The truth about living in Japan

Beyond the picturesque mountainscapes and vibrant red Tori gates lies a world of concrete skyscrapers and fashion victims.

Thursday, June 23, 2005

Japan is eating our whales

The Japanese government wants to increase its whale consumption, hidden under the thin and pathetic guise of "research" (does counting whales need to involve killing and eating them?) to include endangered species of whales, and now seals, living in Australian territorities in Antarctica. What's next, Dolphins???

The Japanese believe it is their right to eat everything that moves. They won't stop until they're all fucking sumo-size.

How can anyone even contemplate eating endangered animals? How dare they use science as an excuse to rape Australian territories and our beautiful creatures.

In Sydney we celebrate the joyous return of wildlife to our harbour, we are thrilled to see whales dancing with ferries and dolphins entertaining guests in Darling Harbour, populated almost entirely by (you guessed it) Japanese tourists who come to Australia to take wedding photos in big frilly white pavlova-cake dresses infront our our beautiful waters because they're too lazy and dirty to clean up their own waterways.

The countdown is on to the day I leave. I'd leave right now if I didn't have my fiance and impending marriage to consider. I shouldn't be here when I so adamantly disagree with what they're doing.

Maybe I should start wearing my shoes in temples and doing everything I know to be culturally rude, after all I find their attitude towards Australia's protected whales to be outragiously offensive.

Tuesday, June 21, 2005

The gaining of fat

I haven't really been gaining huge amounts of weight, as such, but my girth has expanded somewhat or at least become quite floppy. I decided to journal my eating habits for this week and I've found that my diet can't really be blamed, as I'm eating the same as usual.

As Jeremy pointed out, the problem may be that we're forced, by our strange working hours, to eat dinner really late at night, around 10:30pm or sometimes later. Of course, this being Japan, dinner consists of rice or pasta (which is cheaper than rice). After eating these heavy doses of carbohydrates late at night, we might watch a little TV and then go to bed, so that we're completely dormant for the 12 hours or so following dinner. More dormant than is normal after dinner, which is probably doing hell with our metabolisms.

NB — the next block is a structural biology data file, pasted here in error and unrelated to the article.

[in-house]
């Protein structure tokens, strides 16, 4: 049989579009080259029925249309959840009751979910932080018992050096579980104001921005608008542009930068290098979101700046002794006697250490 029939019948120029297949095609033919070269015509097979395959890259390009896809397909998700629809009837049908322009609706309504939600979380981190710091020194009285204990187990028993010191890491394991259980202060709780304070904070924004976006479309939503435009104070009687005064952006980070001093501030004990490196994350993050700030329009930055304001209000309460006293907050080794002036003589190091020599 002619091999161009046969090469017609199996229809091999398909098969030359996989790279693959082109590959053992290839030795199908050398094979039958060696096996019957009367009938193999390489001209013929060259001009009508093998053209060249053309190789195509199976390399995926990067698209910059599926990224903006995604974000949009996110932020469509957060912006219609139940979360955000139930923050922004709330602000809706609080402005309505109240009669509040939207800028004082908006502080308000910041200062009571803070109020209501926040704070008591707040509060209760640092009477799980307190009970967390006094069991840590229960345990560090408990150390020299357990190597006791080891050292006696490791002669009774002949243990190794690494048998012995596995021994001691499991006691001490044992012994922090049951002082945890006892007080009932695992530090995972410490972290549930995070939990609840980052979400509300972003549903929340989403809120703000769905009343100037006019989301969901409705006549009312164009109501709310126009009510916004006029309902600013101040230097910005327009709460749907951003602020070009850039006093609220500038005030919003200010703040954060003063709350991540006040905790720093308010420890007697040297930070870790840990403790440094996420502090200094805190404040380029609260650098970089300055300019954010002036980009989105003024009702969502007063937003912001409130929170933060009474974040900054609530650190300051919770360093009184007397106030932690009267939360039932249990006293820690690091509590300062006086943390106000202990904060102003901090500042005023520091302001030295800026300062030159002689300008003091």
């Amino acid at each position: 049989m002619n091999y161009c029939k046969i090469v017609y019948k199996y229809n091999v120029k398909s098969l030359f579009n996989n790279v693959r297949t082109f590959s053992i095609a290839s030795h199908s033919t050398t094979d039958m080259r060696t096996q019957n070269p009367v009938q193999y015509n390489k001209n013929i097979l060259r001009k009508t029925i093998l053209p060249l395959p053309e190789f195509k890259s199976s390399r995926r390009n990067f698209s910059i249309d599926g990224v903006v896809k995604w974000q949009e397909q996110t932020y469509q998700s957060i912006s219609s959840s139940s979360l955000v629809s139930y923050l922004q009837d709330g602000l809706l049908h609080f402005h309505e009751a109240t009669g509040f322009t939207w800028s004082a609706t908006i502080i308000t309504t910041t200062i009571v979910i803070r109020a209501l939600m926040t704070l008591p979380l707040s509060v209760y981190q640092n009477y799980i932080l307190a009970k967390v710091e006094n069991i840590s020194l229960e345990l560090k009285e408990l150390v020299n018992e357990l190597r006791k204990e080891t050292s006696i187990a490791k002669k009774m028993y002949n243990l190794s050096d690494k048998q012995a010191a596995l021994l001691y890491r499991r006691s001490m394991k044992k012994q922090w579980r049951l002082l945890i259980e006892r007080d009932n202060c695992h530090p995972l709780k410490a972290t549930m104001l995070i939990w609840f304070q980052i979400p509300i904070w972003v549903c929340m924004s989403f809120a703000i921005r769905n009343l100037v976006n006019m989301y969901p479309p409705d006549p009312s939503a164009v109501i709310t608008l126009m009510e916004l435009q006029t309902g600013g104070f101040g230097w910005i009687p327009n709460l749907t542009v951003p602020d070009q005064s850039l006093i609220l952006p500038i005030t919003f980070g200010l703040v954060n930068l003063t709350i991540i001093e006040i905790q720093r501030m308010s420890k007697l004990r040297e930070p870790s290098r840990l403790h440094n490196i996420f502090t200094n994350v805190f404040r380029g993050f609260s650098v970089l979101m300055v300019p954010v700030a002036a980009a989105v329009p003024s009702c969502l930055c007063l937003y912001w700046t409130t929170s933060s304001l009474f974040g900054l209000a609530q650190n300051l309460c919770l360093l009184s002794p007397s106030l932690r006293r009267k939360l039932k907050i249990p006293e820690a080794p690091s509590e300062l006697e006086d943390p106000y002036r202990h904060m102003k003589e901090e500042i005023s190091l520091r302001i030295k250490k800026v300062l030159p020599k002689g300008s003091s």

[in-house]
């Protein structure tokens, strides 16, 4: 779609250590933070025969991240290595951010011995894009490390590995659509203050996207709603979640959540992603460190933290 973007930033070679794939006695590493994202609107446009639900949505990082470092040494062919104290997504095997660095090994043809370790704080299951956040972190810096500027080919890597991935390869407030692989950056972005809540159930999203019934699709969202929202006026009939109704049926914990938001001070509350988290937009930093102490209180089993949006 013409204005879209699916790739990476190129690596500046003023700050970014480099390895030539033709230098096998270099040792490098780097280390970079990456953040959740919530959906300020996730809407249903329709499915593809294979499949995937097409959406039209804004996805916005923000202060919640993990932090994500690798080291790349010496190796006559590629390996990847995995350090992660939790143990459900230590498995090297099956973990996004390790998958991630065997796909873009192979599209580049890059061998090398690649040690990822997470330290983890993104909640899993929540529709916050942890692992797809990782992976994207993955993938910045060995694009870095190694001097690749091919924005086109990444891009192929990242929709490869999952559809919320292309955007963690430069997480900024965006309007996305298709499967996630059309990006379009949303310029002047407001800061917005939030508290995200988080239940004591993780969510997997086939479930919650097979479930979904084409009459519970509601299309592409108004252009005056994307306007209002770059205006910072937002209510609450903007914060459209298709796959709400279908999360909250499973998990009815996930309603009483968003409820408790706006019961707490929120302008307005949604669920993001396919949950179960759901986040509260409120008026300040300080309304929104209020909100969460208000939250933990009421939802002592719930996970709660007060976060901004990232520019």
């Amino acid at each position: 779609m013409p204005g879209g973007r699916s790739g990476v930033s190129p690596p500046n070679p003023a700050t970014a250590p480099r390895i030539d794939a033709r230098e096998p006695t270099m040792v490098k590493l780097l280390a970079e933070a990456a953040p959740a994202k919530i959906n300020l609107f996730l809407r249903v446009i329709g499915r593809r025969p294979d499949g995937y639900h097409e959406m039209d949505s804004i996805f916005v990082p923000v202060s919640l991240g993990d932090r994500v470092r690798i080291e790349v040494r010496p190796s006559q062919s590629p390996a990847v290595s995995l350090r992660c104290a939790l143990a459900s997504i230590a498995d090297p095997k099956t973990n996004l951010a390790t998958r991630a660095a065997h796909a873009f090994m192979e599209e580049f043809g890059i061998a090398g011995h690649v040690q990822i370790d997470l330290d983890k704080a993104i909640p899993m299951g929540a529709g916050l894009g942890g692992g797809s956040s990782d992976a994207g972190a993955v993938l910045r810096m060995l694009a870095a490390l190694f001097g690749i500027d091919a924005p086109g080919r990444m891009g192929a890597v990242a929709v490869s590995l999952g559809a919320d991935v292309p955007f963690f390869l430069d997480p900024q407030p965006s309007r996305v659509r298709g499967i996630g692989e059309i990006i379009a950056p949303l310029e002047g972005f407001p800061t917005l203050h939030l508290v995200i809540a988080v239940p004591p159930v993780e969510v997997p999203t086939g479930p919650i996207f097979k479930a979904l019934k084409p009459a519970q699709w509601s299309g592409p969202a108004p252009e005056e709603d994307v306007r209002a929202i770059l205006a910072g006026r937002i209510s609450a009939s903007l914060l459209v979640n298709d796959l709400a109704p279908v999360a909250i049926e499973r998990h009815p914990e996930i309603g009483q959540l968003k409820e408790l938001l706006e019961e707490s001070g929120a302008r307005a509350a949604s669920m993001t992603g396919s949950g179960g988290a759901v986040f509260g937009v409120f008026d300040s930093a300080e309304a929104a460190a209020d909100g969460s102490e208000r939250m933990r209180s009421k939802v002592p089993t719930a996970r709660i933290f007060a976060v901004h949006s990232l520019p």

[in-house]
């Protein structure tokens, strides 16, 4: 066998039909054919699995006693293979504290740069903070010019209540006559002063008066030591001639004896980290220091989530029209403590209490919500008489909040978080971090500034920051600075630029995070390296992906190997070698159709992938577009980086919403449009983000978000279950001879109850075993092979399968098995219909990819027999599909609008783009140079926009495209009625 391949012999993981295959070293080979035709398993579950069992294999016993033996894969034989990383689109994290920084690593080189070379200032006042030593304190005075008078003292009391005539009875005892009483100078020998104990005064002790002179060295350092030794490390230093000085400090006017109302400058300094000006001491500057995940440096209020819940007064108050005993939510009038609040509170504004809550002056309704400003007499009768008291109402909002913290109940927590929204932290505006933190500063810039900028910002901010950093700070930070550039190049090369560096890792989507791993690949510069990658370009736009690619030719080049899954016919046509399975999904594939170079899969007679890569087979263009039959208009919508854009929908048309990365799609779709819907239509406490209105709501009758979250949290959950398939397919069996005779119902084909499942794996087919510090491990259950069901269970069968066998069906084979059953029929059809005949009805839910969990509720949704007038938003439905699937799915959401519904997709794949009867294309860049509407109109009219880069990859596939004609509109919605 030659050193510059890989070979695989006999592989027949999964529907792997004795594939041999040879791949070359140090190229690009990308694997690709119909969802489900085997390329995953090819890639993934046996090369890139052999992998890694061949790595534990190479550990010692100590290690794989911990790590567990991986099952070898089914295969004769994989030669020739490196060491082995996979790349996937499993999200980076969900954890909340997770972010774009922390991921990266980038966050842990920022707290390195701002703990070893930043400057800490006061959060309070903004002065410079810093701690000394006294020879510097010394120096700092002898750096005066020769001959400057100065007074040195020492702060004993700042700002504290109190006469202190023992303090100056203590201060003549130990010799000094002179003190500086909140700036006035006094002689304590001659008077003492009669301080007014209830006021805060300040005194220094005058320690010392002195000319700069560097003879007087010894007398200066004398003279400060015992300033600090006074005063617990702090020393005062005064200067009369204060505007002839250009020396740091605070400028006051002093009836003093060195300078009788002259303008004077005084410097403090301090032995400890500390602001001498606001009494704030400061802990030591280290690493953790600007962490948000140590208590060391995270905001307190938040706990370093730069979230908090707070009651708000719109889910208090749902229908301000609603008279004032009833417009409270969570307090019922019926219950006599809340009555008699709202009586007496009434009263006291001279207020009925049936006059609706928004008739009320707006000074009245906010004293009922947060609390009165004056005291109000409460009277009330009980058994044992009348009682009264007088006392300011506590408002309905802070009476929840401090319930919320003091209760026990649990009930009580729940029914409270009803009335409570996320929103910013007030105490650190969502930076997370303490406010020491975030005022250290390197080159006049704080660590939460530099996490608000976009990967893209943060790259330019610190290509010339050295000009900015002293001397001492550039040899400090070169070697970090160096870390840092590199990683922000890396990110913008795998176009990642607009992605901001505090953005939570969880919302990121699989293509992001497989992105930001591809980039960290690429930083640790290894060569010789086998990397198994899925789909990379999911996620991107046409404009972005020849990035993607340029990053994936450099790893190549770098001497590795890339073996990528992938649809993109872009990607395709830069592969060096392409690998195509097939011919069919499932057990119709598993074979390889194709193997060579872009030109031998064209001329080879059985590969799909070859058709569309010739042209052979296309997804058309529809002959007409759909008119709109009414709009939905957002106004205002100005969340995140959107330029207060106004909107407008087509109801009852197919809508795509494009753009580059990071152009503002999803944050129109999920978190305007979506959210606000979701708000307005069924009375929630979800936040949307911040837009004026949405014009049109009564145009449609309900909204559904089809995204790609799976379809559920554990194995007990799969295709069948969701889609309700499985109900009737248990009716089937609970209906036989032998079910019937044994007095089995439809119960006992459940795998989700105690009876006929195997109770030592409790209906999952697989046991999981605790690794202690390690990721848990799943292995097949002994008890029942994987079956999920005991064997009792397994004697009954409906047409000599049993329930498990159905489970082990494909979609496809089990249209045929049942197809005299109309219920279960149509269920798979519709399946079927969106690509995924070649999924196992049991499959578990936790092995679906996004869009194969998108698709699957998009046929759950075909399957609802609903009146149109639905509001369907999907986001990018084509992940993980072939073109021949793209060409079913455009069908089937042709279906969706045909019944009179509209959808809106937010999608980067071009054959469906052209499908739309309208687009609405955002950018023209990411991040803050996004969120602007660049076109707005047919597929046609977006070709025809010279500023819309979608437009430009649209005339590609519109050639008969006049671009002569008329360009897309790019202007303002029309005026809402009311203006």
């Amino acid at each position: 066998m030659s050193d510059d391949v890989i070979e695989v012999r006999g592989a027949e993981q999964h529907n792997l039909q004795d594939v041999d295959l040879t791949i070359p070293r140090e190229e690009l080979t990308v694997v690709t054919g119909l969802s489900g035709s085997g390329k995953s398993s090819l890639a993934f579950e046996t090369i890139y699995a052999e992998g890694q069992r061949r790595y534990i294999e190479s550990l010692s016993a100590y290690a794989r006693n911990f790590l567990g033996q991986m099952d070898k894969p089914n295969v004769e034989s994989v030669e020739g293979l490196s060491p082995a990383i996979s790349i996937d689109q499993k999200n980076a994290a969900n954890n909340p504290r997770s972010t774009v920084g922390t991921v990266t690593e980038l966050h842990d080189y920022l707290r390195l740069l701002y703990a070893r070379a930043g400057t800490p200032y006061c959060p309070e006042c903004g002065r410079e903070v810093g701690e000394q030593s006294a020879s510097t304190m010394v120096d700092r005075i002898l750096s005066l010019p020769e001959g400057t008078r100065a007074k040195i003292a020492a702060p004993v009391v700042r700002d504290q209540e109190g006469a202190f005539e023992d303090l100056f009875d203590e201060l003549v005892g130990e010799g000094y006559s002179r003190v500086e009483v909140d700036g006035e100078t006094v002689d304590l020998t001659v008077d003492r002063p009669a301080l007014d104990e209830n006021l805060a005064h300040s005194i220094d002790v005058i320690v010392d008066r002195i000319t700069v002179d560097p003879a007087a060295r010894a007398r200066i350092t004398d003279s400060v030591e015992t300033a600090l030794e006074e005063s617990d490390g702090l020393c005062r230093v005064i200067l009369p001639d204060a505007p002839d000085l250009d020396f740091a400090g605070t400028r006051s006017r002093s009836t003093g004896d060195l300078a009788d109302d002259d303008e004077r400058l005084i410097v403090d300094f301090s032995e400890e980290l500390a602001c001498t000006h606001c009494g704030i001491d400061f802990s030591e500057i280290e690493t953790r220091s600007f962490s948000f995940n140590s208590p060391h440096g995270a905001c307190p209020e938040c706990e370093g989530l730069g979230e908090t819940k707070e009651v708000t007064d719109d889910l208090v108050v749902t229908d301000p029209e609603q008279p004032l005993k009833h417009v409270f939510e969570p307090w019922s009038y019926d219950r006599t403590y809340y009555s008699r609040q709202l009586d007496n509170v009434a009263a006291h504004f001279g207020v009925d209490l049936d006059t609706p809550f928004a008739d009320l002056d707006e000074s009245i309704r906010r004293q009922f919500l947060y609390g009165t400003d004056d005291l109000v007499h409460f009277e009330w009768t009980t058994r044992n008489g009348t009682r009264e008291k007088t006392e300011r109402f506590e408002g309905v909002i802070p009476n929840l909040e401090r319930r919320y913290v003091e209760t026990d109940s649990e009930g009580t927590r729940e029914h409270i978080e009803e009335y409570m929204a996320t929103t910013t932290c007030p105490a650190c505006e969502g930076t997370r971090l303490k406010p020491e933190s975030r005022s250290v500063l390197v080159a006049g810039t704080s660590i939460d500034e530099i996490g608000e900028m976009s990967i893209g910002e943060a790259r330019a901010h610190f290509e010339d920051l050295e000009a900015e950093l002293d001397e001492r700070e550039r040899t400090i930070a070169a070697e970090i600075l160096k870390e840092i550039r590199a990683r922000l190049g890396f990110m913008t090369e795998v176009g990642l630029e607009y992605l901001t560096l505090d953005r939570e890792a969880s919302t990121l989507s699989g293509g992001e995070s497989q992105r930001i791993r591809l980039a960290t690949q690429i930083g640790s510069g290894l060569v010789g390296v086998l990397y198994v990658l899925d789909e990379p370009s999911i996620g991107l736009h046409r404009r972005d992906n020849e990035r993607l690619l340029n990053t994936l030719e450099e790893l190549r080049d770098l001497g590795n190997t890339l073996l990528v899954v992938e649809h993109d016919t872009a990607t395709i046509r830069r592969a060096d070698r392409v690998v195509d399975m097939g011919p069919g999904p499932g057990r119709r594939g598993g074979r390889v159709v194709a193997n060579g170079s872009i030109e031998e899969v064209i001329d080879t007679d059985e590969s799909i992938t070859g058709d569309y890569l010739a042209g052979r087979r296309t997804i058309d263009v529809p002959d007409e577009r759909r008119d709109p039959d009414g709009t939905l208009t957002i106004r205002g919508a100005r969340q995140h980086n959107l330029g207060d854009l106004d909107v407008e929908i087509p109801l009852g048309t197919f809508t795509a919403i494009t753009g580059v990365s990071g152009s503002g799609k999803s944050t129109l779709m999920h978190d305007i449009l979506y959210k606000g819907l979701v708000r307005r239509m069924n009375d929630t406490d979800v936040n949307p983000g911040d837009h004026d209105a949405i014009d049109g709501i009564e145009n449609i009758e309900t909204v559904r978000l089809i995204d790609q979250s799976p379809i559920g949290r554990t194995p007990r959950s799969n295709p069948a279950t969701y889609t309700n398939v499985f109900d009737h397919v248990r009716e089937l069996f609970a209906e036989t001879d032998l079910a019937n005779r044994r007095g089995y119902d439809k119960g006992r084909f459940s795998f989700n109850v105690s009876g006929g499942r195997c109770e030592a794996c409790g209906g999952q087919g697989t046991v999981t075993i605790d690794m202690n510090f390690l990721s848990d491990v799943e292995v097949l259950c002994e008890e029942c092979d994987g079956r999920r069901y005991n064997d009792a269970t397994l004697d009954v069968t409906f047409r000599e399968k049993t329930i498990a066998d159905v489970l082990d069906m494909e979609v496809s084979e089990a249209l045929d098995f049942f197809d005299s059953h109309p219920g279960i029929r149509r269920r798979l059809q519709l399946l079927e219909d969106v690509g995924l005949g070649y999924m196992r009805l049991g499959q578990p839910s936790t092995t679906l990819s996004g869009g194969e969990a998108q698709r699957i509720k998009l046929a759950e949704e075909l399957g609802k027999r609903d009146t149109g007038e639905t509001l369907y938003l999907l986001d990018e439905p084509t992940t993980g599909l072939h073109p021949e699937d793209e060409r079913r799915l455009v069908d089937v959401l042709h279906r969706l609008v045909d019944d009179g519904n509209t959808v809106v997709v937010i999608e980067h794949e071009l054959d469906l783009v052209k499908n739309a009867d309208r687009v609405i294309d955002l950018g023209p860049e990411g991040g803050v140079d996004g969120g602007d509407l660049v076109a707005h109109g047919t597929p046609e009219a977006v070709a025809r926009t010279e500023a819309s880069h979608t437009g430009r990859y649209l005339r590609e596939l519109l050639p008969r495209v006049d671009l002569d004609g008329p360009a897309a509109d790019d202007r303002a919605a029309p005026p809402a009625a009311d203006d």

So what can we do? If I was in Australia I'd eat a big juicy steak for dinner with vegetables and little carbohyrdate, but a big, juicy steak in Japan costs a month's wages. I can buy a little bit of very thinly sliced steak, but this form of steak is designed to be eaten with, you guessed it, a big bowl of rice.

I don't eat chicken, which is cheaper. Jeremy doesn't eat fish, which is also cheaper. Both turkey and lamb are largely out of the question due to their inavailability in this country.

So what can we do?

Sunday, June 12, 2005

Ask me about my hometown ...

I found this photo from my hometown newspaper, the Sydney Morning Herald, showing the beauty of our industrial working Harbour and the diversity of Marine life that lives there. After living in Japan I was surprised by this photo, it looks to me like a tropical holiday destination. I guess I took it for granted when I lived there, but I'll see it in a whole new light when I move back in October.

See for yourself:

Friday, June 10, 2005

The whole truth

The truth about Japan is that the best time to be here is in summer when the veil is lifted and the face of Japan is revealed.

When the cicadas rise up from the soil and scream for the survival of their species during their 3-day mating ritual that is their life on the surface. The noise invades your eardrums as it makes the relentless soundtrack to summer.

Then there is the heat, the all-pervading beat of summer trapped below a layer of pollution that rests between mountain ranges and caps every city. Even the coastal cities like Osaka can't escape the dripping, toxic humidity of summer, there are no ocean breezes blowing on Japan.

The sun beats through a permanent shield of haze and dries up the rivers, exposing the layer of sunken rubbish that accumulates continuously and is never cleaned. Nature, it seems, is exempt from Japan's obsession with cleanliness.

With the heat comes the stench. The odour of raw sewage flowing just below the street seeps up through vents and open drains that in winter serve only as an obstacle for bicycles. Now as summer reers its honest head, we can smell Japan for what it really is.

This is an Asian country. Bicycles rule the streets and old men urinate by the side of road. Spitting is common and toothless mouths drown cheap alcohol in small, local drinking-holes on every street. Women are second-rate citizens and the edlerly rely on the contributions of their grandchildren for their daily needs.

When winter's cool chill is lifted and the faux christmas scenes come down, Japan emerges and screams with the cicadas "hello honey, I'm home."

It may not match your image of Japan, it may not be the most pleasant time to visit, but if you want to know what's real in this country of contradictions, if you want to seperate the myth from the reality and get below the Geisha's kimono, come to Japan in summer and you can't miss it.